We talk with historian David Silverman about his book This Land Is Their Land: The Wampanoag Indians, Plymouth Colony, and the Troubled History of Thanksgiving.
Then, we continue our Thanksgiving week tradition of hearing Native American storyteller and ethnohistorian Marge Bruchac talk about Thanksgiving from the Native point of view â€” and her re-telling of the Story of Corn.
Please make sure to like us on Facebook at Writers Voice with Francesca Rheannon or find us on twitter at WritersVoice. And if you are listening to our podcast, give us some love on iTunes or whatever podcast app you use.
Thanksgiving is one of Americaâ€™s best loved holidays. Whatâ€™s not to like about testing with friends and family?
But we would do well to remember that there is a darker side to the holiday, one that moves some modern Native people to hold a Day of Mourning on Thanksgiving. Thatâ€™s because they know well that the holiday celebrates a myth of colonialism and appropriation of the lands they have inhabited for at least 12,000 years.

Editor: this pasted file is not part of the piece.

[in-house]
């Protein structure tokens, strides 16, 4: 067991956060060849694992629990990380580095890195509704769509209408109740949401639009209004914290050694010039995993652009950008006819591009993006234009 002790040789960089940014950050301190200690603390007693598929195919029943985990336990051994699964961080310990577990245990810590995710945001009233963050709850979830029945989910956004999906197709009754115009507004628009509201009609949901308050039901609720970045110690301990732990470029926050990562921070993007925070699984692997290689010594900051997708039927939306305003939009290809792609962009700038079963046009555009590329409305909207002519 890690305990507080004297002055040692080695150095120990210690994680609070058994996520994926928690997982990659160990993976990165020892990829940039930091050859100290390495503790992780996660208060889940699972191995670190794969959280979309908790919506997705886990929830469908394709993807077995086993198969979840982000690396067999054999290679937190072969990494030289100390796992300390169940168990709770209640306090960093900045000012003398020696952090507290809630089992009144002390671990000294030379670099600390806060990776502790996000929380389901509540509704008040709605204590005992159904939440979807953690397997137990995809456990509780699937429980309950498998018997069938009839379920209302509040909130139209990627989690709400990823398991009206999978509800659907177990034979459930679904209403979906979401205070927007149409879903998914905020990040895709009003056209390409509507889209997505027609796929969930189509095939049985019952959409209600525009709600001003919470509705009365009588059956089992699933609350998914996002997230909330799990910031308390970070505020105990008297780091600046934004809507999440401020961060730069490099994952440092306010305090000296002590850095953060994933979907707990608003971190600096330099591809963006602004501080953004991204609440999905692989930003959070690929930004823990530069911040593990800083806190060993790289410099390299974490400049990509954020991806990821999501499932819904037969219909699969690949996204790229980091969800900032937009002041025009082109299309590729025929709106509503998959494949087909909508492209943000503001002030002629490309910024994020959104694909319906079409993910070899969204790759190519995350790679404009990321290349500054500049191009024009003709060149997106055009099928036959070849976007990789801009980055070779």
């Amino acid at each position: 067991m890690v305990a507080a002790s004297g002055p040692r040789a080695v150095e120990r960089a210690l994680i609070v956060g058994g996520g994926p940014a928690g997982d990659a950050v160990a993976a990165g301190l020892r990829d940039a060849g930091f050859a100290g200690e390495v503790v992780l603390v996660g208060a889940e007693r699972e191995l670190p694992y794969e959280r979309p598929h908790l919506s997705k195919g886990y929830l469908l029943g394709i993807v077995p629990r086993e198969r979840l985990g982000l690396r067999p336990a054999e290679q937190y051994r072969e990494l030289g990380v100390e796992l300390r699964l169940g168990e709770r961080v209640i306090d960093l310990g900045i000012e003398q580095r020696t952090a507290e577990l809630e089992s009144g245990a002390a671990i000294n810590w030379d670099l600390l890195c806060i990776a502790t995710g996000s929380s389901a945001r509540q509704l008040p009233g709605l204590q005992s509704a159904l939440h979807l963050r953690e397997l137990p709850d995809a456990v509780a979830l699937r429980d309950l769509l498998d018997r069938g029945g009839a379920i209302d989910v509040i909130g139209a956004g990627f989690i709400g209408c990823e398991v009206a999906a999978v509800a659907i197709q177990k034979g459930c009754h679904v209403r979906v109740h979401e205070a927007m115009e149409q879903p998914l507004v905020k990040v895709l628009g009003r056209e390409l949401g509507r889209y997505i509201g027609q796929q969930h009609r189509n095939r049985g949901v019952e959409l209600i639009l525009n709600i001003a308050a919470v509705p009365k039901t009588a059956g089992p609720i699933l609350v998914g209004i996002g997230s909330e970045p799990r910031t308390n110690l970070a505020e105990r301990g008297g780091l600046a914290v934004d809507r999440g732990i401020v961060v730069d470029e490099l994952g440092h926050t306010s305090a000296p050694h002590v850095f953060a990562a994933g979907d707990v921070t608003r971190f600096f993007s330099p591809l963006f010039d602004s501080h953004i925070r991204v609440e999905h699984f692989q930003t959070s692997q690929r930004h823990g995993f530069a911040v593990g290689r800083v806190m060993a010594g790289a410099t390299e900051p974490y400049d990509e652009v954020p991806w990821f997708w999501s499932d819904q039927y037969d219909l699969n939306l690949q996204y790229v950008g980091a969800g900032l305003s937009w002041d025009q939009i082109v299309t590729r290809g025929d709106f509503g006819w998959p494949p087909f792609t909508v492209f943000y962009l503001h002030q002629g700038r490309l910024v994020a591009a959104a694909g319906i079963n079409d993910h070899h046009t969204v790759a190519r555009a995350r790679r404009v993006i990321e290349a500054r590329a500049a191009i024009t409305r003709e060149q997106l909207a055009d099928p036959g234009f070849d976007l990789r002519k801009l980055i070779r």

In 1621, an uneasy alliance existed between the native Wampanoag tribe and the recently arrived English settlers at Plymouth Colony. The first Thanksgiving was a harvest meal the two groups shared, almost by accident, as weâ€™ll hear.
David Silvermanâ€™s new book This Land Is Their Land is a new look at the Plymouth colony’s founding events, told for the first time with the Wampanoag people at the heart of the story. The book shows that itâ€™s time to rethink how we, as a pluralistic nation, tell the history of this holiday.
David Silverman teaches Native American, Colonial American, and American racial history at George Washington University. In addition to This Land Is Their Land, heâ€™s the author of two previous books about native American and colonial history.
Our theme today is the myth and reality of Thanksgiving. My interview with Native American ethno-historian Marge Bruchac–a WV Thanksgiving tradition–adds detail to the story. And she retells a myth told by her own tribe, the Abenaki, about how corn was given to the People.
In addition to being an enthno-historian and Native American storyteller,Â Bruchac performs Algonkian music and oral traditions. We play a song by Marge Bruchac from her album, Voices in the Woods, Abenaki Indian Songs and Stories. The song is called â€œMothersâ€.